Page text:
Justice Antonin Scalia, whose transformative legal theories, vivid writing and outsize personality made him a leader of a conservative intellectual renaissance in his three decades on the Supreme Court, was found dead on Saturday at a resort in West Texas, according to a statement from Chief Justice John G. Roberts Jr. He was 79.
“He was an extraordinary individual and jurist, admired and treasured by his colleagues,” Chief Justice Roberts said. “His passing is a great loss to the Court and the country he so loyally served.”
The cause of death was not immediately released.
Justice Scalia began his service on the court as an outsider known for caustic dissents that alienated even potential allies. But his theories, initially viewed as idiosyncratic, gradually took hold, and not only on the right and not only in the courts.
He was, Judge Richard A. Posner wrote in The New Republic in 2011, “the most influential justice of the last quarter century.” Justice Scalia was a champion of originalism, the theory of constitutional interpretation that seeks to apply the understanding of those who drafted and ratified the Constitution. In Justice Scalia’s hands, originalism generally led to outcomes that pleased political conservatives, but not always. His approach was helpful to criminal defendants in cases involving sentencing and the cross-examination of witnesses.
With the retirement of Justice John Paul Stevens in 2010, Justice Scalia became the longest serving member of the current court. By then, Justice Scalia was routinely writing for the majority in the major cases, including ones on the First Amendment, class actions and arbitration.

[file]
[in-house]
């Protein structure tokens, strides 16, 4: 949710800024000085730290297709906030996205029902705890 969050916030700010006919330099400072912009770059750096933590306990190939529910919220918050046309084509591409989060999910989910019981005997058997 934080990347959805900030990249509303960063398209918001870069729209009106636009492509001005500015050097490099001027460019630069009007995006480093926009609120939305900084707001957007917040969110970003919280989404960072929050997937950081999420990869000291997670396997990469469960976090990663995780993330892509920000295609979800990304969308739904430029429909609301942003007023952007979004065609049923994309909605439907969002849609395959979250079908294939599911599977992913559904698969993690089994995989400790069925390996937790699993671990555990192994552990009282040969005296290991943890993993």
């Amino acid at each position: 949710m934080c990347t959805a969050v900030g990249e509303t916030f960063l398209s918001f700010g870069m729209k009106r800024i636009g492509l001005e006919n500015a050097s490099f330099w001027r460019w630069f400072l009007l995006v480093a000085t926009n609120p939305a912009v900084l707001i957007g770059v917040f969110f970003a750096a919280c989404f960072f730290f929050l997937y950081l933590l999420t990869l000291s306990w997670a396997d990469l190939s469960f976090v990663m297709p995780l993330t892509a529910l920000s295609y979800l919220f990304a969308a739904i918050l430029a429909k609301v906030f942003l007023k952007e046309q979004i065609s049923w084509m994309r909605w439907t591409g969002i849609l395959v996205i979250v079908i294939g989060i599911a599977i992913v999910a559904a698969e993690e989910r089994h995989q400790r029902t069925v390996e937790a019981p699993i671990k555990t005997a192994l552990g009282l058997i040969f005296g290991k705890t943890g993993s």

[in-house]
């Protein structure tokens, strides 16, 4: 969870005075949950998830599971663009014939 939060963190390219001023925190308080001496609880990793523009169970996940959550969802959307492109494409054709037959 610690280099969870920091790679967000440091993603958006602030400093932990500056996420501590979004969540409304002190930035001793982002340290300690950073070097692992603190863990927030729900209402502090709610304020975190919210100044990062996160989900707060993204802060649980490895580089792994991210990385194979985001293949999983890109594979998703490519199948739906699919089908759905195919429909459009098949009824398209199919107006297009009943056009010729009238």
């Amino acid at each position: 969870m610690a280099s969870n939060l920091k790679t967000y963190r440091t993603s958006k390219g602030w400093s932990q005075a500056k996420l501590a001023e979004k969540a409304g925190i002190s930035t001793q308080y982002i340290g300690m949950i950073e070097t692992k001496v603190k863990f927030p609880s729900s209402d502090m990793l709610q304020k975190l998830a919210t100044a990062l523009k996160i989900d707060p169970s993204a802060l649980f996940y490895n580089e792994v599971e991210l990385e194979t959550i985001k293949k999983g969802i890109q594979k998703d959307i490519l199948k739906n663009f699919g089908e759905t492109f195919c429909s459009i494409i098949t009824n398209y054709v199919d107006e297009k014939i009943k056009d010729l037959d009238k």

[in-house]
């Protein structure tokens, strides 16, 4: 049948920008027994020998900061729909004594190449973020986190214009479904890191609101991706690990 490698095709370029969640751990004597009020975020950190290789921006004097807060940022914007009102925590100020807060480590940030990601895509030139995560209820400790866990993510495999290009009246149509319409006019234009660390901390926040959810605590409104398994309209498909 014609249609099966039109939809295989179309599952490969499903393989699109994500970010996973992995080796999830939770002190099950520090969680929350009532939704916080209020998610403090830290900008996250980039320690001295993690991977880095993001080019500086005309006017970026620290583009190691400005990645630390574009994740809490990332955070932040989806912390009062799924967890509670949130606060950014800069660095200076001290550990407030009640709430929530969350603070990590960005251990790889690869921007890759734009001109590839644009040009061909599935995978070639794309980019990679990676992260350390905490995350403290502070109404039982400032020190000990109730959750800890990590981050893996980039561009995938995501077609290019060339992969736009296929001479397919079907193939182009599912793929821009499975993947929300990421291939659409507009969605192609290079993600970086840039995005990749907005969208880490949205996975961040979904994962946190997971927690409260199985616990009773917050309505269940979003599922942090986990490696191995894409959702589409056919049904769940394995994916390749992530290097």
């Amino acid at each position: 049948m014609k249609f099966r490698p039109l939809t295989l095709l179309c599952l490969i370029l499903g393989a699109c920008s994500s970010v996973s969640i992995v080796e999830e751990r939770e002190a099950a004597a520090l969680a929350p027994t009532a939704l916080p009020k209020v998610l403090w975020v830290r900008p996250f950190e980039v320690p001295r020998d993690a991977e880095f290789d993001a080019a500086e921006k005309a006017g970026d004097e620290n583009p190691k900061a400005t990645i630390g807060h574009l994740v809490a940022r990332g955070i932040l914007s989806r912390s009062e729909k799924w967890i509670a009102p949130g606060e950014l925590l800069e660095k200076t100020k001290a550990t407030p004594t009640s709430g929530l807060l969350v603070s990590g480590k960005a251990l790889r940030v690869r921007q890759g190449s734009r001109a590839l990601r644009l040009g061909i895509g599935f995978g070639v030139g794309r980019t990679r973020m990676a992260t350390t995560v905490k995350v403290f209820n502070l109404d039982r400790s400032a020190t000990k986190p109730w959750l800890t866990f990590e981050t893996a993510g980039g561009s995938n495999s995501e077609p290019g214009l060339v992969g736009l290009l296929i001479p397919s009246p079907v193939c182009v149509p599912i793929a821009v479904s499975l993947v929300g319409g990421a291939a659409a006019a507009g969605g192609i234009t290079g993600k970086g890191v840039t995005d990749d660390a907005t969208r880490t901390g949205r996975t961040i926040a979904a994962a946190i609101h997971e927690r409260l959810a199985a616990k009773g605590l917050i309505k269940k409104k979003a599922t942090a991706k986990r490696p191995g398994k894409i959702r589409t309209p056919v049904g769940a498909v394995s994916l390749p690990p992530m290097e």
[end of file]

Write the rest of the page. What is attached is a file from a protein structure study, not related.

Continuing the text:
He was an exceptional stylist who labored over his opinions and took pleasure in finding precisely the right word or phrase. In dissent, he took no prisoners. The author of a majority opinion could be confident that a Scalia dissent would not overlook any shortcomings.
Justice Scalia wrote for a broader audience than most of his colleagues. His opinions were read by lawyers and civilians for pleasure and instruction.
Justice Scalia’s sometimes withering questioning helped transform what had been a sleepy bench when he arrived into one that Chief Justice Roberts has said has become too active, with the justices interrupting the lawyers and each other.
The current occupant of the Oval Office can be expected to appoint a replacement whose views will more align with his own. Once his nominee is chosen, the US Senate will hold confirmation hearings and then put the nominee to a vote. A majority of 51 wins, which may be difficult for Obama in a Senate that currently has 54 Republicans, 44 Democrats, and two Independents. There is definitely a concern that the Republican-controlled Senate will do their best to put off the confirmation of any less-than-conservative nominee in the hopes that a Republican president will be elected in the fall and the task of nomination will then go to him.
The time for all this action to take place isn't set in stone, and having a Democratic president try to replace a conservative justice in a Republican-led Senate will surely prove difficult. The last person to join the Supreme Court was Justice Elena Kagan, who was nominated by Obama on May 20, 2010 in anticipation of Justice John Paul Stevens' impending retirement on June 29 of that year. She was confirmed by a 63-37 vote of the Senate on Aug. 5, 2010. The last Justice to die on the bench was William Rehnquist on Sept. 2, 2005.